We’ve become accustomed to news about retailers closing their brick-and-mortar stores, and shifting their focus to online sales. But Boot Barn is taking a different approach, as they look to nearly double their offline footprint in the near future.
Seeing as this goes against the “retail apocalypse” narrative, we dug into our data to analyze this strategic move.
These Boots Were Made for Walkin’
Boot Barn’s foot traffic has increased steadily year-over-year from 2017 and that continued in 2019. When comparing monthly data, nearly every month in 2019 has outperformed the same month in 2018. This is the type of strong Year-over-Year growth and performance that brings confidence for a wide scale expansion.
When looking at the period from January 1st, 2017 through December 5th, 2019, Boot Barn saw its biggest spike in Black Friday 2019, seeing foot traffic rise to a staggering 388.8% above the baseline. Especially in a retail environment where the staying power of Black Friday’s impact is called into question, that number represents a massive increase from 2018, when the result number was a still-impressive 245.4%.
But, when everyone seems to be closing their doors, why is Boot Barn planning to open nearly 250 more stores across the country?
Location, Location, Location
To try and answer this, we analyzed the True Trade Areas of multiple Boot Barns. And one of the most interesting takeaways was the lack of cannibalization across a variety of different regions. Meaning, each stores’ customers stick to the location that’s nearest to them and are clearly oriented to a specific location. Below you can see three different locations in the San Antonio area that have very little overlap between them. This signifies a brand that has been especially effective at identifying the ideal locations for expansion. It’s also interesting to note that all these locations fall into a high percentile when compared to other locations, with one (blue) performing 2nd best amongst all stores across the country. Essentially, every store is being given the best chance to succeed.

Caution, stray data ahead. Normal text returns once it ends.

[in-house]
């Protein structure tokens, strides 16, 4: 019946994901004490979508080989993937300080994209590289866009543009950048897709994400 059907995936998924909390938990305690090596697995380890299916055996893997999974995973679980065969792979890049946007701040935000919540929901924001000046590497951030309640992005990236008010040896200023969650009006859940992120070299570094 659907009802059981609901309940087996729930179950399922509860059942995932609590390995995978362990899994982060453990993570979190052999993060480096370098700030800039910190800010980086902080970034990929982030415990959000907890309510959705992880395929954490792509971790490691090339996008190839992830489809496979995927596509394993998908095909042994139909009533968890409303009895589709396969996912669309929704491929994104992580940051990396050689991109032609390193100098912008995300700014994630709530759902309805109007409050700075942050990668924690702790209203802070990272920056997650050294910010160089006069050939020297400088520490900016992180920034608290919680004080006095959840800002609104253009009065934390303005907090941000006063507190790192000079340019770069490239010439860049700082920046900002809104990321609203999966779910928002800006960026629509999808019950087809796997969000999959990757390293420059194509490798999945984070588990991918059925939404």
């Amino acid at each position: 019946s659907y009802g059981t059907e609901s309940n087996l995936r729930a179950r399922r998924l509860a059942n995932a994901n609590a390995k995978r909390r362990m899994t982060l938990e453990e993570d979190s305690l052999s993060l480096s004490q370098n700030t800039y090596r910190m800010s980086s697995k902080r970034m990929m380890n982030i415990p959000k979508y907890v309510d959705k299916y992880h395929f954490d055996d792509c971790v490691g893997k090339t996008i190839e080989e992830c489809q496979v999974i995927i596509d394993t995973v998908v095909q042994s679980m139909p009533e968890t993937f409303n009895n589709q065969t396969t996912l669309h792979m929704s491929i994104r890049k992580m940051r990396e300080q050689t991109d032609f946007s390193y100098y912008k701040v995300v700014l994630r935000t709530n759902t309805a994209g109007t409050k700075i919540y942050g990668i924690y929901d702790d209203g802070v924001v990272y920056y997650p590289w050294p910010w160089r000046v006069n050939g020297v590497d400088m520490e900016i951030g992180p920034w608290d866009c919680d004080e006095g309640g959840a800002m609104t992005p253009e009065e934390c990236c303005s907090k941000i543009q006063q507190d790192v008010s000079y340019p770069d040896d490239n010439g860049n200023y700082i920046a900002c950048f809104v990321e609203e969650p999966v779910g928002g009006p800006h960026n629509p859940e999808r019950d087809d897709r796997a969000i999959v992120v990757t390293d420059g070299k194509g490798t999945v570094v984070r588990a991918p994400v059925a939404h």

With the brand crediting in-store activity with 80% of sales, it shouldn’t come as a shock that Boot Barn is expanding at such a rapid rate. Yet, even more importantly, Boot Barn looks like a company has developed a powerful capacity to expand strategically. Strategic store placement across the country gives it room to expand into uncharted territory and its niche market of Western fashion allows for little competition among the apparel index.
Luck of the Irish?
Starbucks has an impressive if not predictable routine of releasing specialty drinks, and this year has been no different. Starbucks released the Tie-Dye Frappuccino in July, the Pumpkin Cold Brew in August and just launched its new Irish Cream Cold Brew on December 3rd. Starbucks seems to be riding the cold drink train as they now make up nearly half of the Starbucks menu. But, in a lineup of hot, over-the-top holiday drinks, will the Irish Cream be enough to drive traffic?
If we take a deeper look into the nationwide debut for the drink, we see a steep 18.1% drop below the baseline on the day of the launch. That’s a significant decrease from the previous year when the same day traffic was 3.3% below. Yet, while the first few days following the launch underperformed compared to the same days in 2018, the impact picked up heading into the weekend, with Friday driving visits 6.1% above the baseline.
One potential cause may have been the timing. The winter is already a strong period for Starbucks with Black Friday serving as one of its yearly peaks. Perhaps the Cold Brew’s timing didn’t strike the right chord, or the drink needs more time to take off. No matter the impact of this one drink, the commitment of Starbucks to continue pushing new products and concepts will only serve to strengthen visits over time.
Check out our articles on the Placer blog for more insights into your favorite retailers.